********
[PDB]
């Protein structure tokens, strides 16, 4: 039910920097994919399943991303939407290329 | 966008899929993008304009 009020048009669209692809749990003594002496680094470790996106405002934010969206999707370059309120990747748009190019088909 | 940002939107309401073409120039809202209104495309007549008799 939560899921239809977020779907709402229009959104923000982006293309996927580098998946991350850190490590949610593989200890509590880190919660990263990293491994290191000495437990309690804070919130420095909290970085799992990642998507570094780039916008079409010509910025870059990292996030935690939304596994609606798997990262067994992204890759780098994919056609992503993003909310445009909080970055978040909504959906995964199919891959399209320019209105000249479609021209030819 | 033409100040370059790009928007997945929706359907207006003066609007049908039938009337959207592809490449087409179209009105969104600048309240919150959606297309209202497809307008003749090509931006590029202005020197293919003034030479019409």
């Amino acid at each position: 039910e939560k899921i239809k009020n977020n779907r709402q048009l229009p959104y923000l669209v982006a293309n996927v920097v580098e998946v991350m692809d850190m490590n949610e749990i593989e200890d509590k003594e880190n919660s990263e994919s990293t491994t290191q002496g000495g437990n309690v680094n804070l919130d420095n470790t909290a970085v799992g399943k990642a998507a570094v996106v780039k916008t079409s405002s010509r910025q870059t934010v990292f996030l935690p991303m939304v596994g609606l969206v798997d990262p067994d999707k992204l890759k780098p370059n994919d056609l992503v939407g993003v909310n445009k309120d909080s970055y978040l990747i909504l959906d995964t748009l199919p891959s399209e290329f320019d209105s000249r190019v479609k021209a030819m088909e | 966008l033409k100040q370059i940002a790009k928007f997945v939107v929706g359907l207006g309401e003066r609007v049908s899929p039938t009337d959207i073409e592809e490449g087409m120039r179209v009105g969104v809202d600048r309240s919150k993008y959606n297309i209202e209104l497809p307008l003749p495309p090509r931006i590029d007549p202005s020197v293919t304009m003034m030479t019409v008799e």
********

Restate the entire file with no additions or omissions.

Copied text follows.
[PDB]
């Protein structure tokens, strides 16, 4: 039910920097994919399943991303939407290329 | 966008899929993008304009 009020048009669209692809749990003594002496680094470790996106405002934010969206999707370059309120990747748009190019088909 | 940002939107309401073409120039809202209104495309007549008799 939560899921239809977020779907709402229009959104923000982006293309996927580098998946991350850190490590949610593989200890509590880190919660990263990293491994290191000495437990309690804070919130420095909290970085799992990642998507570094780039916008079409010509910025870059990292996030935690939304596994609606798997990262067994992204890759780098994919056609992503993003909310445009909080970055978040909504959906995964199919891959399209320019209105000249479609021209030819 | 033409100040370059790009928007997945929706359907207006003066609007049908039938009337959207592809490449087409179209009105969104600048309240919150959606297309209202497809307008003749090509931006590029202005020197293919003034030479019409």
């Amino acid at each position: 039910e939560k899921i239809k009020n977020n779907r709402q048009l229009p959104y923000l669209v982006a293309n996927v920097v580098e998946v991350m692809d850190m490590n949610e749990i593989e200890d509590k003594e880190n919660s990263e994919s990293t491994t290191q002496g000495g437990n309690v680094n804070l919130d420095n470790t909290a970085v799992g399943k990642a998507a570094v996106v780039k916008t079409s405002s010509r910025q870059t934010v990292f996030l935690p991303m939304v596994g609606l969206v798997d990262p067994d999707k992204l890759k780098p370059n994919d056609l992503v939407g993003v909310n445009k309120d909080s970055y978040l990747i909504l959906d995964t748009l199919p891959s399209e290329f320019d209105s000249r190019v479609k021209a030819m088909e | 966008l033409k100040q370059i940002a790009k928007f997945v939107v929706g359907l207006g309401e003066r609007v049908s899929p039938t009337d959207i073409e592809e490449g087409m120039r179209v009105g969104v809202d600048r309240s919150k993008y959606n297309i209202e209104l497809p307008l003749p495309p090509r931006i590029d007549p202005s020197v293919t304009m003034m030479t019409v008799e």